High Power Light Towers: Nighttime Construction Lighting of Choice|
Article- February 2012 By Magnalight.com
Magnalight 8,000 Watt 300 Foot Light Tower
Among contractors, there are those who prefer daylight operations and those who find evening hours to be a better fit. Evening operators cite less traffic, less impact on businesses, and the ability to reduce the number of overall complications associated with conducting large scale operations during times of peak traffic and pedestrian activity as motivating factors behind moving operations to evening hours. Although these are indeed excellent reasons to move roadway and building operations to evening hours, doing so creates additional issues that if not properly addressed, can negate any benefit to be gained.
Evening construction operations present unique challenges that arise primarily due to the lack of available ambient light. While during daylight hours we normally think very little about the role lighting plays in how we conduct our business, for contractors working outside, lighting can mean the difference between safety and productivity and a failed business. While operating at night is often a personal decision made by contractors, the stakes are more and more frequently being raised as many states have begun requiring the contractors working to build their bridges, roads and buildings to conduct operations at night in order to lessen the impact these operations have on the public. As a result, lighting has become a major issue for contractors seeking to maintain profitability while increasing safety.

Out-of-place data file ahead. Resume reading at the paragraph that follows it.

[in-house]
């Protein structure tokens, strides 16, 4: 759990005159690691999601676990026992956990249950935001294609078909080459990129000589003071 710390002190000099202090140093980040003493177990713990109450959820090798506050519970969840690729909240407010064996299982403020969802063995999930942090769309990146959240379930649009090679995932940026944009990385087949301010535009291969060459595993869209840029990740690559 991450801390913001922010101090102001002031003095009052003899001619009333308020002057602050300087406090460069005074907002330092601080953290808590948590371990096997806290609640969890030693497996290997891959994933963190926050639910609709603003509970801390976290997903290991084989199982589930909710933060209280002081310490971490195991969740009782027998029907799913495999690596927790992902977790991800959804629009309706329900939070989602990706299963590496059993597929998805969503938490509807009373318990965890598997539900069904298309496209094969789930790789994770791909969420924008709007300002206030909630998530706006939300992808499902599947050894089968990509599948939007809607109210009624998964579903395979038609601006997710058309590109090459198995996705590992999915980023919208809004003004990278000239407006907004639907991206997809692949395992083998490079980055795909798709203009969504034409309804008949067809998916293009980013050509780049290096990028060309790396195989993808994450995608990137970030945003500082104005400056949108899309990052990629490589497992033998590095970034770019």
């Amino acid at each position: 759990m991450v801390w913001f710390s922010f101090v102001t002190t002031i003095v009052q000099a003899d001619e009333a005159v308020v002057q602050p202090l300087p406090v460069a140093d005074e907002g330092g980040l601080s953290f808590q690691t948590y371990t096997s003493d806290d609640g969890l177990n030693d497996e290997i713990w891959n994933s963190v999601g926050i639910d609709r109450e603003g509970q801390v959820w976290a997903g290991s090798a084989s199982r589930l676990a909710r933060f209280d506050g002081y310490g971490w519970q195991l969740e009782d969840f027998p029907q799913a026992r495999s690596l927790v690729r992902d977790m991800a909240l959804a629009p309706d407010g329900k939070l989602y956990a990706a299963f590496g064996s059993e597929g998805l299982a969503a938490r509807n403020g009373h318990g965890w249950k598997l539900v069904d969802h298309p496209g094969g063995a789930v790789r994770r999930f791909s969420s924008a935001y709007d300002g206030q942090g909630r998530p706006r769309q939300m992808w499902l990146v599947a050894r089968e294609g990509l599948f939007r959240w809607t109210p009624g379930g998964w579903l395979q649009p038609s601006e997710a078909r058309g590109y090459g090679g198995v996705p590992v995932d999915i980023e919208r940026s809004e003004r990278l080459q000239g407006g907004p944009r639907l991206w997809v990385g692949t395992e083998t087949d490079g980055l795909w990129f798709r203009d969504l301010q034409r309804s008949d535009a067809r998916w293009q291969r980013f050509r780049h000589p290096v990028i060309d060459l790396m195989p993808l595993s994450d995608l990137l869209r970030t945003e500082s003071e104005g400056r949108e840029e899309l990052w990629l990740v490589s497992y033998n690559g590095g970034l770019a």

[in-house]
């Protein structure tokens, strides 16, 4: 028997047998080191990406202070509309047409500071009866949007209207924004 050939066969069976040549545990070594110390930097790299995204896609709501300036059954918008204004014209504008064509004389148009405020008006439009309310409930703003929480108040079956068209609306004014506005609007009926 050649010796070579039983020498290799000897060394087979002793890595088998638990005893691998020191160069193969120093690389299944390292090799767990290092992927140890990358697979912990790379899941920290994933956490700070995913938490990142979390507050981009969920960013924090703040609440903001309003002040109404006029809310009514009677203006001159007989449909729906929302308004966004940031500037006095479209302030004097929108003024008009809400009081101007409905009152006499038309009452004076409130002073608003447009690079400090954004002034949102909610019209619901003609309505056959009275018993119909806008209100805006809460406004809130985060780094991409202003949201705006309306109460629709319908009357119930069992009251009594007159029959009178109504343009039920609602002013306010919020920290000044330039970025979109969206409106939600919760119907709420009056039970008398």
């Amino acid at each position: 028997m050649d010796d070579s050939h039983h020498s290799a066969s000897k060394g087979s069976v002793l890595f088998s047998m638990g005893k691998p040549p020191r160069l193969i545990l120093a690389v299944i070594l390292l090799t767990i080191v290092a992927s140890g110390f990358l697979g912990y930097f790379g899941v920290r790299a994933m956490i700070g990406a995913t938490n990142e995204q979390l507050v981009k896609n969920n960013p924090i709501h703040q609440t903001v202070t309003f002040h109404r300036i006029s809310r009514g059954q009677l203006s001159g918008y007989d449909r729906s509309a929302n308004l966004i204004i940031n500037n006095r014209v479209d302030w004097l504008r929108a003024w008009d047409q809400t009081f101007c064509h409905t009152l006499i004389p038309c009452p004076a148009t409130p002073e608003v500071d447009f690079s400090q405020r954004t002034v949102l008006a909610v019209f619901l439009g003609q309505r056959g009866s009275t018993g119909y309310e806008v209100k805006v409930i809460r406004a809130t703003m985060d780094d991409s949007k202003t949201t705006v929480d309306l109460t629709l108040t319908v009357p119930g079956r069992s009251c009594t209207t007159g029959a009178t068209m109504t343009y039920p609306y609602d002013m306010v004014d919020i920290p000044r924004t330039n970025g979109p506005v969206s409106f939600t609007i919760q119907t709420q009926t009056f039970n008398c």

Up to half the road work performed in the United States takes place at night. While this lessens the problems with traffic congestion and safety such activities pose for the public, the issues of safety and productivity are increased in importance for the contractors. As well as keeping work sites well lit in order to maintain productivity at optimal levels, contractors must also deal with motorists who may be under the influence or are easily distracted or confused by the bright lights of a construction site. Although there are many regulations in place to assist in setting standards and procedures for nighttime construction illumination, these can only go so far in assisting operators. Ultimately, it is up to the contractors to determine which lighting methods and equipment are best suited for their particular activities and implementing them wisely.
For most large scale road and building projects being carried out at night, high power light towers are overwhelmingly the systems of choice. Usually self powered by diesel generators and equipped with banks of high intensity metal halide lamps on the end of extendable booms, these systems can illuminate acres of property for many hours with little oversight. These metal halide light towers are quite effective, but due to their high power and tendency to use gas or diesel engines for power sources, require some forethought if they are to be used to their best efficiency and safety. Problems with exhaust fumes, glare, and very windy conditions can present serious problems if not taken into consideration, and before a contractor decides to erect light towers each should be addressed adequately.